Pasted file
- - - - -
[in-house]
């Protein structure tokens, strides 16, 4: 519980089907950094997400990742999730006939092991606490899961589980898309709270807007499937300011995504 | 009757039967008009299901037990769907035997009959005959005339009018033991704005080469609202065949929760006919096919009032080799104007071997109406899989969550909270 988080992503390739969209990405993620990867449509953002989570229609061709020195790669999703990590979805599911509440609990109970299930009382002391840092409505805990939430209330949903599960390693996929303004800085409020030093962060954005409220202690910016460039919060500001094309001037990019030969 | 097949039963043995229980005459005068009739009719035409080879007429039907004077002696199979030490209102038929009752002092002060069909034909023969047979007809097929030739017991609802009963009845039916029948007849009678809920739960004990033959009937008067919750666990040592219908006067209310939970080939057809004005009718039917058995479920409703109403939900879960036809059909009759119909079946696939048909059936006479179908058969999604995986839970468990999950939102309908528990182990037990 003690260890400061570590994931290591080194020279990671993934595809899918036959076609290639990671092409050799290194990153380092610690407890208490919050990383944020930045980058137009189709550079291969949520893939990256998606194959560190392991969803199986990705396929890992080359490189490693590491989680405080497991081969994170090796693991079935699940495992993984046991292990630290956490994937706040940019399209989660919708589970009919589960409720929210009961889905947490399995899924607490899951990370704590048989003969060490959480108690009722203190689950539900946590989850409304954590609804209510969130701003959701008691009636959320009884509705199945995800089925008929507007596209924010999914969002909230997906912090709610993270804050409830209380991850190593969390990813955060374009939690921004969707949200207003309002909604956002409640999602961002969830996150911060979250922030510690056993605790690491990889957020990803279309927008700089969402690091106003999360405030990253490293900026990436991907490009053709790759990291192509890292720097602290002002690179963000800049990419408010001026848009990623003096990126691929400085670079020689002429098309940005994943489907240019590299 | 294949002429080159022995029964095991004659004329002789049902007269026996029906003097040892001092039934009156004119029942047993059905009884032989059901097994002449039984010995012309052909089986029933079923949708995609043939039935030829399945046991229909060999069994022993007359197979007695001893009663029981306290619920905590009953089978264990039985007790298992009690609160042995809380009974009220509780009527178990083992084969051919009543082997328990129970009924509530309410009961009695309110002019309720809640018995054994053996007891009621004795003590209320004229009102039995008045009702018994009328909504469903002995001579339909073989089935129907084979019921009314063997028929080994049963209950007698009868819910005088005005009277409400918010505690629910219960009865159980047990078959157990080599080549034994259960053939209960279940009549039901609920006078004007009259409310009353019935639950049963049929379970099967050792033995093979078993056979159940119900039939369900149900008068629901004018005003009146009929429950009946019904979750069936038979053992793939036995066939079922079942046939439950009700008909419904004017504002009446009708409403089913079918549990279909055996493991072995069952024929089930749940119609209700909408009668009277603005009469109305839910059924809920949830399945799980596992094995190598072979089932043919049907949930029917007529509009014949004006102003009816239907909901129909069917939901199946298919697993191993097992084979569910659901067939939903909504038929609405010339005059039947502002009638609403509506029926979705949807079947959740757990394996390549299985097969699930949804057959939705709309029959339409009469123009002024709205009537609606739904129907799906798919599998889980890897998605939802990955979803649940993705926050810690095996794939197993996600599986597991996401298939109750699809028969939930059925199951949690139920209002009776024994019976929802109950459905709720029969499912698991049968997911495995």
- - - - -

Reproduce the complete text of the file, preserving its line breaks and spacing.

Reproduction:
[in-house]
């Protein structure tokens, strides 16, 4: 519980089907950094997400990742999730006939092991606490899961589980898309709270807007499937300011995504 | 009757039967008009299901037990769907035997009959005959005339009018033991704005080469609202065949929760006919096919009032080799104007071997109406899989969550909270 988080992503390739969209990405993620990867449509953002989570229609061709020195790669999703990590979805599911509440609990109970299930009382002391840092409505805990939430209330949903599960390693996929303004800085409020030093962060954005409220202690910016460039919060500001094309001037990019030969 | 097949039963043995229980005459005068009739009719035409080879007429039907004077002696199979030490209102038929009752002092002060069909034909023969047979007809097929030739017991609802009963009845039916029948007849009678809920739960004990033959009937008067919750666990040592219908006067209310939970080939057809004005009718039917058995479920409703109403939900879960036809059909009759119909079946696939048909059936006479179908058969999604995986839970468990999950939102309908528990182990037990 003690260890400061570590994931290591080194020279990671993934595809899918036959076609290639990671092409050799290194990153380092610690407890208490919050990383944020930045980058137009189709550079291969949520893939990256998606194959560190392991969803199986990705396929890992080359490189490693590491989680405080497991081969994170090796693991079935699940495992993984046991292990630290956490994937706040940019399209989660919708589970009919589960409720929210009961889905947490399995899924607490899951990370704590048989003969060490959480108690009722203190689950539900946590989850409304954590609804209510969130701003959701008691009636959320009884509705199945995800089925008929507007596209924010999914969002909230997906912090709610993270804050409830209380991850190593969390990813955060374009939690921004969707949200207003309002909604956002409640999602961002969830996150911060979250922030510690056993605790690491990889957020990803279309927008700089969402690091106003999360405030990253490293900026990436991907490009053709790759990291192509890292720097602290002002690179963000800049990419408010001026848009990623003096990126691929400085670079020689002429098309940005994943489907240019590299 | 294949002429080159022995029964095991004659004329002789049902007269026996029906003097040892001092039934009156004119029942047993059905009884032989059901097994002449039984010995012309052909089986029933079923949708995609043939039935030829399945046991229909060999069994022993007359197979007695001893009663029981306290619920905590009953089978264990039985007790298992009690609160042995809380009974009220509780009527178990083992084969051919009543082997328990129970009924509530309410009961009695309110002019309720809640018995054994053996007891009621004795003590209320004229009102039995008045009702018994009328909504469903002995001579339909073989089935129907084979019921009314063997028929080994049963209950007698009868819910005088005005009277409400918010505690629910219960009865159980047990078959157990080599080549034994259960053939209960279940009549039901609920006078004007009259409310009353019935639950049963049929379970099967050792033995093979078993056979159940119900039939369900149900008068629901004018005003009146009929429950009946019904979750069936038979053992793939036995066939079922079942046939439950009700008909419904004017504002009446009708409403089913079918549990279909055996493991072995069952024929089930749940119609209700909408009668009277603005009469109305839910059924809920949830399945799980596992094995190598072979089932043919049907949930029917007529509009014949004006102003009816239907909901129909069917939901199946298919697993191993097992084979569910659901067939939903909504038929609405010339005059039947502002009638609403509506029926979705949807079947959740757990394996390549299985097969699930949804057959939705709309029959339409009469123009002024709205009537609606739904129907799906798919599998889980890897998605939802990955979803649940993705926050810690095996794939197993996600599986597991996401298939109750699809028969939930059925199951949690139920209002009776024994019976929802109950459905709720029969499912698991049968997911495995």